I am not sure why people are getting excited over share your OPML; this seems like yet another vanity/popularity service that will soon attract spammers and other bottom dwellers much like Google Page Rank did. It is definitely attracting the attention of those who see it as a marketing tool (sorry, I mentioned bottom dwellers already).
I can get excited about someone that truly implements a relevance system for my OPML or RSS reading habits. I define relevance as presenting me with things that I want to read based on what I read, not on someone else’s notion of popularity. I really, really don’t care what is popular, I do care about what is important to me — it’s that simple. And I can’t imagine that I am alone in that feeling. Sadly, only the dearly departed Searchfox has come the closest to implementing this.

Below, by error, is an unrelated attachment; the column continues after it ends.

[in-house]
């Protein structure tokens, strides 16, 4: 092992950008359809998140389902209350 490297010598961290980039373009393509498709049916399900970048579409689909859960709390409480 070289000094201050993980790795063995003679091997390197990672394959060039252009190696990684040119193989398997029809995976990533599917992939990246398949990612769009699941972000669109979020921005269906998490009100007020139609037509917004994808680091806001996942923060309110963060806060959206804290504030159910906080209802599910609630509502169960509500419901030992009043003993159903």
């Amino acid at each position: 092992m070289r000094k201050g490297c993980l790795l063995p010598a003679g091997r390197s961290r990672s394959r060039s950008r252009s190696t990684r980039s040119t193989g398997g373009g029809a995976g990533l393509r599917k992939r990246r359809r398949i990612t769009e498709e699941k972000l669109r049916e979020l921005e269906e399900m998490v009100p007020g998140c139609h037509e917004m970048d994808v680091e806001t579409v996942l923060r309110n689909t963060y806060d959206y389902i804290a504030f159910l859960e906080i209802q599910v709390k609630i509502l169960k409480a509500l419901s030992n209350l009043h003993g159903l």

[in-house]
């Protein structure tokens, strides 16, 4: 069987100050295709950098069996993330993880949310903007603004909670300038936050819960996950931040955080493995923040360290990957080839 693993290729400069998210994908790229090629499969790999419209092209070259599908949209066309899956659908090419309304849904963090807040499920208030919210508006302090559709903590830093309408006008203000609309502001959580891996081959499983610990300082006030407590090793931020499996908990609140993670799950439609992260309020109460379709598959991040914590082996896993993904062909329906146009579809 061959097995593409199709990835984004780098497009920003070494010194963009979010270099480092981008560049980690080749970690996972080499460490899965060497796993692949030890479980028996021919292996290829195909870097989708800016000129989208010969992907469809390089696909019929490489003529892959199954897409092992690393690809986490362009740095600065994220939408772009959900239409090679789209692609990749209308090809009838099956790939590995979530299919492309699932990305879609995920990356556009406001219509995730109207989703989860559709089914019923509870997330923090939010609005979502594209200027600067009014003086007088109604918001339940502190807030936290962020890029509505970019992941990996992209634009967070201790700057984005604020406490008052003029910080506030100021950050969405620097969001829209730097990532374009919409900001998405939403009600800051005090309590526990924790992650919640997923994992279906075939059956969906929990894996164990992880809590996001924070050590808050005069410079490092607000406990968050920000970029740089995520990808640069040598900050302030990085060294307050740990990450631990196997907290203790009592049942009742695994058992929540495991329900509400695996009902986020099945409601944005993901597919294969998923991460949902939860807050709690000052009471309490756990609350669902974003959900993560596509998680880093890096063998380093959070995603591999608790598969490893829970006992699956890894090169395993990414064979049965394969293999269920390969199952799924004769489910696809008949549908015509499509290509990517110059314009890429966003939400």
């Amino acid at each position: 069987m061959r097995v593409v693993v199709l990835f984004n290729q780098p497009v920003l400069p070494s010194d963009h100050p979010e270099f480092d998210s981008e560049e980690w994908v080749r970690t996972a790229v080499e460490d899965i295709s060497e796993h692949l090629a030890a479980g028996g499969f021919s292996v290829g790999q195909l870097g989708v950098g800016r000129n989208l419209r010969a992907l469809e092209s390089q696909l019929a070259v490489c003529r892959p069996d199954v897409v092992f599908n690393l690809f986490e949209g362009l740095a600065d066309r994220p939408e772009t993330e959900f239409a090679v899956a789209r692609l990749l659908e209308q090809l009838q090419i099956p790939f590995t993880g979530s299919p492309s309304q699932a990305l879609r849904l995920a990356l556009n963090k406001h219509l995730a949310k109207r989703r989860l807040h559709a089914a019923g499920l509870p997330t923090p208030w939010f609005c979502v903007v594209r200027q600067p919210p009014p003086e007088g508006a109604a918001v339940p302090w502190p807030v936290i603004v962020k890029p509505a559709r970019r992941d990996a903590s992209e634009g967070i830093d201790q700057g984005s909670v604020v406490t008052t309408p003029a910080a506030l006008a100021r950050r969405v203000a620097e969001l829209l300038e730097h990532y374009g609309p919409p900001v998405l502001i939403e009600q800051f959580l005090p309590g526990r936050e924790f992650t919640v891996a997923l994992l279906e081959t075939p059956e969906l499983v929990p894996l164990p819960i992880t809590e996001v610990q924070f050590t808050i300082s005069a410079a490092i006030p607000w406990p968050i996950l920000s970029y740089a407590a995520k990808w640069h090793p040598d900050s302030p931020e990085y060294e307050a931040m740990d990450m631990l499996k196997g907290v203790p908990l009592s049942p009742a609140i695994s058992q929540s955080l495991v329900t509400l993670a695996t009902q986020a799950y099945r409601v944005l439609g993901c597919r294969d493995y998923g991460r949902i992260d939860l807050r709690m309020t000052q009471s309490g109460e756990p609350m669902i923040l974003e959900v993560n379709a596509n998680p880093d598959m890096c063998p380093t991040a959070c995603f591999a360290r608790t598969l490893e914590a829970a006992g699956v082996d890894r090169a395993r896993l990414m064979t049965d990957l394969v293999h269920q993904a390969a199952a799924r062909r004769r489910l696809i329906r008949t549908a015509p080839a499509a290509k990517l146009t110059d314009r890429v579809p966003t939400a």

technorati tags: opml, rss, relevance, popularity, sharing
Cnet has a story about how a small company is claiming via US patents 5,842,213 and 6,393,426 filed in 1997 that they own the rights to XML and intend to ‘monetize’ it.
How did this ever get approved? Did no one in the US Patent Office know of SGML? When I was working at the Environmental Protection Agency in the late 80’s there was a fair amount of EPS-generated documentation that existed in SGML. This definately can’t stand up to the ‘prior art’ challenge.
I was interested to learn that enhancements to Wiki are being formulated to allow for the inclusion of semantic annotation of articles.
Wiki has proven itself to be an effective means of collecting information (look no further than the wikipedia). Coupling something like wikipedia with a means of being able to make machine readable sense of the collected knowledge is a pretty potent combination.